“However, these companies might not be so familiar with LEED, because most projects are certified under the Green Mark, the national certification scheme, than LEED in Singapore,” she adds.

What the green building community does in Singapore is so well-recognised all over the world that we have even received requests for mentorship from Trinidad and Tobago, and Peru. Having this certification helps services firms approach overseas clients confidently because they can prove that even though they are not LEED certified, they are recognised as a sustainability leader in Singapore.

Yvonne Soh, general manager, Singapore Green Building Council

Soh says that the green services certification scheme compensates for this perceived shortcoming by providing a stamp of approval from Singapore’s internationally acclaimed green building council.

“What the green building community does in Singapore is so well-recognised all over the world that we have even received requests for informatin from Trinidad and Tobago, and Peru,” says Soh.

“Having this certification helps services firms approach overseas clients confidently because they can prove that even though they are not LEED certified, they are recognised as a sustainability leader in Singapore.” 

Close to 50 have had their services endorsed by SGBC to date.

Tan Phay Ping, managing director of Singapore-based ESD firm Building System and Diagnostics, says that his firm has benefited from the certification because “the companies and individuals behind SGBC are respected and renowned energy experts. Getting our services certified by SGBC indirectly translates to an accreditation and approval from such experts.”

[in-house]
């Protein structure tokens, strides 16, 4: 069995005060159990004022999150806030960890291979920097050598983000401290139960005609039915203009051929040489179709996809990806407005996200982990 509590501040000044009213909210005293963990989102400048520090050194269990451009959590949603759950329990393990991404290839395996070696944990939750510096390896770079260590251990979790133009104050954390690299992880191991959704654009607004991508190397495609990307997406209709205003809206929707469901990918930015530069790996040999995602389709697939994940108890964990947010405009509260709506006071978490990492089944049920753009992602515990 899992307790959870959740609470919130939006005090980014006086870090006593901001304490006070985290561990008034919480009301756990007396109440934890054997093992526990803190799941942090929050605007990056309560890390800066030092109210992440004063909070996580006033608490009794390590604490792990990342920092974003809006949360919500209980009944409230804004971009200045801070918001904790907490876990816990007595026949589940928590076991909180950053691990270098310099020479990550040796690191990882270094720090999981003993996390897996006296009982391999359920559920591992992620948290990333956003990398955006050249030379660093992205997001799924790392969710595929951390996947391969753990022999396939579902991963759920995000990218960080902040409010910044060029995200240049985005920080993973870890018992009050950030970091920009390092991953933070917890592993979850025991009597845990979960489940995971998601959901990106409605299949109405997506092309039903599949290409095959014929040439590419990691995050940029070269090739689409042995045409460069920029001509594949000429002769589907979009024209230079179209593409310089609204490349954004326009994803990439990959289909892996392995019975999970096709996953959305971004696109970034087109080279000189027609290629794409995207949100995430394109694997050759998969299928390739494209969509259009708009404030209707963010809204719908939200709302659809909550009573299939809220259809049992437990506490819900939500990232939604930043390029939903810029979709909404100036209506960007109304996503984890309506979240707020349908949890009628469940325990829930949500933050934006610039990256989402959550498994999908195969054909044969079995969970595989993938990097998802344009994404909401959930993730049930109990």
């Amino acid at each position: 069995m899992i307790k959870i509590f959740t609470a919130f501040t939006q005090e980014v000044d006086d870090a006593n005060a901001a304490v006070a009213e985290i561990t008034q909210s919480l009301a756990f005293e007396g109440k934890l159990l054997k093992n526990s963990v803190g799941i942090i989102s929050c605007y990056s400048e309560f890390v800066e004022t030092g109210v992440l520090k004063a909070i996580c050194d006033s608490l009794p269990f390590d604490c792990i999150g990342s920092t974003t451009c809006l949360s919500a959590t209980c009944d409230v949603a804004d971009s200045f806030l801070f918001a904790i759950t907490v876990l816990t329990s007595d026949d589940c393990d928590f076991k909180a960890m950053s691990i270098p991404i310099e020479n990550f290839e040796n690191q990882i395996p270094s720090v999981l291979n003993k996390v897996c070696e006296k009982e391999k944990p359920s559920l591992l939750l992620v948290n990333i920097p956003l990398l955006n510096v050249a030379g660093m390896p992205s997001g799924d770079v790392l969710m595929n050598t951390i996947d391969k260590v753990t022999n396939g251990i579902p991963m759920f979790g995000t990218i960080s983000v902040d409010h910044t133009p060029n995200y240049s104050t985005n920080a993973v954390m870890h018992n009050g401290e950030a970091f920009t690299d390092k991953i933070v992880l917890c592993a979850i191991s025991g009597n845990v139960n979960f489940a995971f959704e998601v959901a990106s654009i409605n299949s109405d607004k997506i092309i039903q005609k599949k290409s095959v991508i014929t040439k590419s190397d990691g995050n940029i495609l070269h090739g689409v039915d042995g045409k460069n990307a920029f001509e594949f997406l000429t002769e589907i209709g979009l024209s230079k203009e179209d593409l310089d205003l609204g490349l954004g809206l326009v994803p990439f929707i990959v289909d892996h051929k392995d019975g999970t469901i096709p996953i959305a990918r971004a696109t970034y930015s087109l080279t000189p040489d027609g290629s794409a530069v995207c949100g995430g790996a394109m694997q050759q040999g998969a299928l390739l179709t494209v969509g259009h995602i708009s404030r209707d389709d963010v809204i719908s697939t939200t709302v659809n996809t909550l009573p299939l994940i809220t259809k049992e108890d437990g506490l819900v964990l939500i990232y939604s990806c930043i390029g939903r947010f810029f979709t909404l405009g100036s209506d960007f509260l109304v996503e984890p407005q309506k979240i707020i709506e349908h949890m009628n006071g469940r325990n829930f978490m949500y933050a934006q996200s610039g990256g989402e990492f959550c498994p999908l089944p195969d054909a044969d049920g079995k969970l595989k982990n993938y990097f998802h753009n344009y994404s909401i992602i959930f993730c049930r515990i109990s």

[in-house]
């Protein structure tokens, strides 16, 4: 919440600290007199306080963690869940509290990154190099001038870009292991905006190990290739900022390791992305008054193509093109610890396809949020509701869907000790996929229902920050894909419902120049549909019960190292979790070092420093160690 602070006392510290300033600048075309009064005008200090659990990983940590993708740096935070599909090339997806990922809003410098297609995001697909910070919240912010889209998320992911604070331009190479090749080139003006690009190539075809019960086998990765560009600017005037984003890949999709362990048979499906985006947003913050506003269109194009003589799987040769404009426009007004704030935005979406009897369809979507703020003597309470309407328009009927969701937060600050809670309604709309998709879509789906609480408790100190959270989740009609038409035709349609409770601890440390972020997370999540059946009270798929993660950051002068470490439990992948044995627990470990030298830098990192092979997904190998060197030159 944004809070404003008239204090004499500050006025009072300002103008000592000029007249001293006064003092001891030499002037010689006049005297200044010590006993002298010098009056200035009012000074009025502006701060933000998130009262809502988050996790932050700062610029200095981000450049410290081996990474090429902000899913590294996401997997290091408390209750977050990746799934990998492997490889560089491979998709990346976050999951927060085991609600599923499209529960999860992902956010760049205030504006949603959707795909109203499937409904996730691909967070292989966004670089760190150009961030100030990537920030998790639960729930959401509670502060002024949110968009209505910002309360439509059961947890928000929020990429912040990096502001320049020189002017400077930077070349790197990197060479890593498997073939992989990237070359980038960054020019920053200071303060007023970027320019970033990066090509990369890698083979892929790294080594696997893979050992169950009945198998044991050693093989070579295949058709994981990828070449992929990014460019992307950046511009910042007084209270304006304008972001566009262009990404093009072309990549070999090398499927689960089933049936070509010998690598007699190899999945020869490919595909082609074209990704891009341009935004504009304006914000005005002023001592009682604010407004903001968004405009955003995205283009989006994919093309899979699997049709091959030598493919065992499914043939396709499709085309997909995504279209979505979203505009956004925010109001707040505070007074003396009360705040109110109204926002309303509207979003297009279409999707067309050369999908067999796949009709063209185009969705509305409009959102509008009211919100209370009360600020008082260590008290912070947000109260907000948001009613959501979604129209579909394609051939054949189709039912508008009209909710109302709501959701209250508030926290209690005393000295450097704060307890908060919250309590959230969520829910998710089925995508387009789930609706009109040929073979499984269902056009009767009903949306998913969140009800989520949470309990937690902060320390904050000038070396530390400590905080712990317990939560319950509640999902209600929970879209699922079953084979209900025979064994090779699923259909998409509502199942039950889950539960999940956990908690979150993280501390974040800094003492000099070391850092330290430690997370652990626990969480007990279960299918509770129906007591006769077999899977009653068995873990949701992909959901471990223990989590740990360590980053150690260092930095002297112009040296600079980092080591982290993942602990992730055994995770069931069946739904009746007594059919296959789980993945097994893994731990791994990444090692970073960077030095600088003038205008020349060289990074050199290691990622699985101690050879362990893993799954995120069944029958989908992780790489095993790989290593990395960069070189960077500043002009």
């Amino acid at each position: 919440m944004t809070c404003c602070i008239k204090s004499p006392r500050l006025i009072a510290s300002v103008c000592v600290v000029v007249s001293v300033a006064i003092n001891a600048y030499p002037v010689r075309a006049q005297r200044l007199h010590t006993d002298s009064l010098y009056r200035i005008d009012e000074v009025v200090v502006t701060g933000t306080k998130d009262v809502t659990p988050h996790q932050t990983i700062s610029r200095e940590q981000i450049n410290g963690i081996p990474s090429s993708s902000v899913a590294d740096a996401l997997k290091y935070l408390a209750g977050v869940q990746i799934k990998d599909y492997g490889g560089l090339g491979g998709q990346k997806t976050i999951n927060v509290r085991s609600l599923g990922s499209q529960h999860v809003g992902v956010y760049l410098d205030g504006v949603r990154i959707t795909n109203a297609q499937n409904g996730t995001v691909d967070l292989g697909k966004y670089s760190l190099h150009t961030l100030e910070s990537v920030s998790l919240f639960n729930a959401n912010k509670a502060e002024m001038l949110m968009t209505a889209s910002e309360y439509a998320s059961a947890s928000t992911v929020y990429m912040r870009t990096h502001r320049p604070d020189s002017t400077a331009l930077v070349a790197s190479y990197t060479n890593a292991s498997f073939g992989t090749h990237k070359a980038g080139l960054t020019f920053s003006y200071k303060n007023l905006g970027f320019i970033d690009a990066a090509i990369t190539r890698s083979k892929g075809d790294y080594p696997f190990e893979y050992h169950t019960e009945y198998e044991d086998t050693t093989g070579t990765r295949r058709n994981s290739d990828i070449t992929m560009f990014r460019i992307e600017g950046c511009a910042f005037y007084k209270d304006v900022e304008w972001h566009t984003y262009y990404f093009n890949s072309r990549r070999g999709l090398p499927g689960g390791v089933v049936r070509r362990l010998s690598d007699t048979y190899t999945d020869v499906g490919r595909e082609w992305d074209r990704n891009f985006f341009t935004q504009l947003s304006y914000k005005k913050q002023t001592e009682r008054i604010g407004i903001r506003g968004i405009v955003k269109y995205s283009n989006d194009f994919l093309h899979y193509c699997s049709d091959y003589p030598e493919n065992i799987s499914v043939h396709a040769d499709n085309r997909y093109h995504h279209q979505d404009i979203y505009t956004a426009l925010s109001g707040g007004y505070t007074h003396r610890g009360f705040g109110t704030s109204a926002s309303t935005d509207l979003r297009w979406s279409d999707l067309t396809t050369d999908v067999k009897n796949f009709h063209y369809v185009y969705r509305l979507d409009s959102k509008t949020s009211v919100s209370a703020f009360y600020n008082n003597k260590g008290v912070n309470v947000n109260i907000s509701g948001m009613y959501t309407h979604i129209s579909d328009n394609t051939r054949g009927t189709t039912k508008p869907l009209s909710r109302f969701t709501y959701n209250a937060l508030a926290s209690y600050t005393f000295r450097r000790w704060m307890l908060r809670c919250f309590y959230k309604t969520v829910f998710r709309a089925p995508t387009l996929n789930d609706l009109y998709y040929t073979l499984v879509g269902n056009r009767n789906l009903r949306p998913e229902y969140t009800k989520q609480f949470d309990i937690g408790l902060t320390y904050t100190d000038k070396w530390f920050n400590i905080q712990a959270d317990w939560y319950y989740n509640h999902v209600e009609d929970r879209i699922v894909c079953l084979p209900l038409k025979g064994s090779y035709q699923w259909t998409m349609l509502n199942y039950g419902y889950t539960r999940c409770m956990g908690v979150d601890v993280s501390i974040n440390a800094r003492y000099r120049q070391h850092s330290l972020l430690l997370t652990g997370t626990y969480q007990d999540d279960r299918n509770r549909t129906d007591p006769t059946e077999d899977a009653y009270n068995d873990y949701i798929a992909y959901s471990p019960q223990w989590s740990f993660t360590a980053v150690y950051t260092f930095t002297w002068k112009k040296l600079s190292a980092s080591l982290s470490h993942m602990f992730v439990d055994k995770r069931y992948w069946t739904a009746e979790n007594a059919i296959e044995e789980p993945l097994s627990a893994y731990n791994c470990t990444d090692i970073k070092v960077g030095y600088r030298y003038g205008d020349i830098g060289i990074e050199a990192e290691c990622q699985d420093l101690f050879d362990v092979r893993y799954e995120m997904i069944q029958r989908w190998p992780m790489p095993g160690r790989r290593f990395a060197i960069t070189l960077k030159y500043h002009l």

SGBC’s member companies pay about S$1,200 in certification fees for a two-year period, a sum that SGBC says is intentionally kept low so that applicants do not encounter any cost barriers to applying for the scheme.

SGBC’s founding president, Lee Chuan Seng, tells Eco-Business that “the intent of the scheme is to serve SGBC’s members, and bring the building industry together to raise Singapore’s standard of sustainable building services.”

Ng Eng Kiong, SGBC’s current president, shares that SGBC will make continued improvements to its certification schemes and is currently developing plans to extend the services certification to other professional groups.

From services to schools

SGBC has also made public outreach on the importance of sustainable buildings a key priority, he adds.

To achieve this, SGBC launched its Green Schools Initiative in early 2013, which aims to introduce secondary school students to key design and technology concepts that are essential to high performance buildings and highlight the importance of sustainable buildings.

“The government aims to have 80 per cent of buildings in Singapore Green Mark certified by 2030, and schools are important part of that equation”, says Soh. She adds that schools have been “quite receptive” to the programme so far.

Ng adds that “the green building movement is quite mature now, and there has been significant buy in over the years. The next stage is all about reaching out to the younger generation.”

For more information on SGBC, visit http://sgbc.sg.

For more information on SGBC’s Singapore Green Services Certification Scheme, visit http://www.sgbc.sg/green-certifications/services-certification